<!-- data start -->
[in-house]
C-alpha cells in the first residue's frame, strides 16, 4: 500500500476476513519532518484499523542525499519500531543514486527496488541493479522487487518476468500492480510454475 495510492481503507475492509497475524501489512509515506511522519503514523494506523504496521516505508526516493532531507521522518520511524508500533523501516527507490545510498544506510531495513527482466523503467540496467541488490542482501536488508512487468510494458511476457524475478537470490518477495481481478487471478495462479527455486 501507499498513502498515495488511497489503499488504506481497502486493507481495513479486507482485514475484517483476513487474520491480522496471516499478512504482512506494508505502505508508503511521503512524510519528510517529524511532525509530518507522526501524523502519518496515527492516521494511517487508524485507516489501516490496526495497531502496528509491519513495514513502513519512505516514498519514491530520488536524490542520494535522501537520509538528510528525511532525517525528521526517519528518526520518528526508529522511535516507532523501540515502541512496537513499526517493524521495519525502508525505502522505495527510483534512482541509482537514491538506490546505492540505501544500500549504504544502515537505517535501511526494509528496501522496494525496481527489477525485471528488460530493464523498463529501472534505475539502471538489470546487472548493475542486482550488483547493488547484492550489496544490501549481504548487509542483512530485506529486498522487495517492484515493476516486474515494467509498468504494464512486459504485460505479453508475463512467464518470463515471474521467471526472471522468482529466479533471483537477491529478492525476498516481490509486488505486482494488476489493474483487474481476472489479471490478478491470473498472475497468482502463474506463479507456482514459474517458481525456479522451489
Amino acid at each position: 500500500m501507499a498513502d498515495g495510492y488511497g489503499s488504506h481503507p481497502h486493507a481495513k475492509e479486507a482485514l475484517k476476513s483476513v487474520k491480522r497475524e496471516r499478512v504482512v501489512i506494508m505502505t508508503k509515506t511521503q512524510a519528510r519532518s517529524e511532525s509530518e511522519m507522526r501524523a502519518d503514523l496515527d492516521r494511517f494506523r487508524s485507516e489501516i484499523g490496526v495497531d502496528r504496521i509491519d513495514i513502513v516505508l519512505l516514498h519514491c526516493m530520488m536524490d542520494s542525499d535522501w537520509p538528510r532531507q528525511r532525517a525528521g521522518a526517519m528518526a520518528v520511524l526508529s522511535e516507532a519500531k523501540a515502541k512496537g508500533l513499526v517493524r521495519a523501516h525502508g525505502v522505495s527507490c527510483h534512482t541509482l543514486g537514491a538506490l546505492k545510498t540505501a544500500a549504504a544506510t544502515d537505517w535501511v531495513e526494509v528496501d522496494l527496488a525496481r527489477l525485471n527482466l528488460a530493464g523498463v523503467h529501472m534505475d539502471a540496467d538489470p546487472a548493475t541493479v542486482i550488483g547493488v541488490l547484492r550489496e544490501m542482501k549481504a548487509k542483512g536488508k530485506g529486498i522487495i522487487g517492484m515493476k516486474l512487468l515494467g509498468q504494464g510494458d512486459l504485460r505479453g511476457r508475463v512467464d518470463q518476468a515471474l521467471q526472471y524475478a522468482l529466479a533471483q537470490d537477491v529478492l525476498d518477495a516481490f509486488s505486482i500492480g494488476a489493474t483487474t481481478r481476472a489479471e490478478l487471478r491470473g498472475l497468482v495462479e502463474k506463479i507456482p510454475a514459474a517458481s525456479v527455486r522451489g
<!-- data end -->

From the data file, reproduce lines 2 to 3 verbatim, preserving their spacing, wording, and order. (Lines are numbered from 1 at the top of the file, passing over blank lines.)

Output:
C-alpha cells in the first residue's frame, strides 16, 4: 500500500476476513519532518484499523542525499519500531543514486527496488541493479522487487518476468500492480510454475 495510492481503507475492509497475524501489512509515506511522519503514523494506523504496521516505508526516493532531507521522518520511524508500533523501516527507490545510498544506510531495513527482466523503467540496467541488490542482501536488508512487468510494458511476457524475478537470490518477495481481478487471478495462479527455486 501507499498513502498515495488511497489503499488504506481497502486493507481495513479486507482485514475484517483476513487474520491480522496471516499478512504482512506494508505502505508508503511521503512524510519528510517529524511532525509530518507522526501524523502519518496515527492516521494511517487508524485507516489501516490496526495497531502496528509491519513495514513502513519512505516514498519514491530520488536524490542520494535522501537520509538528510528525511532525517525528521526517519528518526520518528526508529522511535516507532523501540515502541512496537513499526517493524521495519525502508525505502522505495527510483534512482541509482537514491538506490546505492540505501544500500549504504544502515537505517535501511526494509528496501522496494525496481527489477525485471528488460530493464523498463529501472534505475539502471538489470546487472548493475542486482550488483547493488547484492550489496544490501549481504548487509542483512530485506529486498522487495517492484515493476516486474515494467509498468504494464512486459504485460505479453508475463512467464518470463515471474521467471526472471522468482529466479533471483537477491529478492525476498516481490509486488505486482494488476489493474483487474481476472489479471490478478491470473498472475497468482502463474506463479507456482514459474517458481525456479522451489
Amino acid at each position: 500500500m501507499a498513502d498515495g495510492y488511497g489503499s488504506h481503507p481497502h486493507a481495513k475492509e479486507a482485514l475484517k476476513s483476513v487474520k491480522r497475524e496471516r499478512v504482512v501489512i506494508m505502505t508508503k509515506t511521503q512524510a519528510r519532518s517529524e511532525s509530518e511522519m507522526r501524523a502519518d503514523l496515527d492516521r494511517f494506523r487508524s485507516e489501516i484499523g490496526v495497531d502496528r504496521i509491519d513495514i513502513v516505508l519512505l516514498h519514491c526516493m530520488m536524490d542520494s542525499d535522501w537520509p538528510r532531507q528525511r532525517a525528521g521522518a526517519m528518526a520518528v520511524l526508529s522511535e516507532a519500531k523501540a515502541k512496537g508500533l513499526v517493524r521495519a523501516h525502508g525505502v522505495s527507490c527510483h534512482t541509482l543514486g537514491a538506490l546505492k545510498t540505501a544500500a549504504a544506510t544502515d537505517w535501511v531495513e526494509v528496501d522496494l527496488a525496481r527489477l525485471n527482466l528488460a530493464g523498463v523503467h529501472m534505475d539502471a540496467d538489470p546487472a548493475t541493479v542486482i550488483g547493488v541488490l547484492r550489496e544490501m542482501k549481504a548487509k542483512g536488508k530485506g529486498i522487495i522487487g517492484m515493476k516486474l512487468l515494467g509498468q504494464g510494458d512486459l504485460r505479453g511476457r508475463v512467464d518470463q518476468a515471474l521467471q526472471y524475478a522468482l529466479a533471483q537470490d537477491v529478492l525476498d518477495a516481490f509486488s505486482i500492480g494488476a489493474t483487474t481481478r481476472a489479471e490478478l487471478r491470473g498472475l497468482v495462479e502463474k506463479i507456482p510454475a514459474a517458481s525456479v527455486r522451489g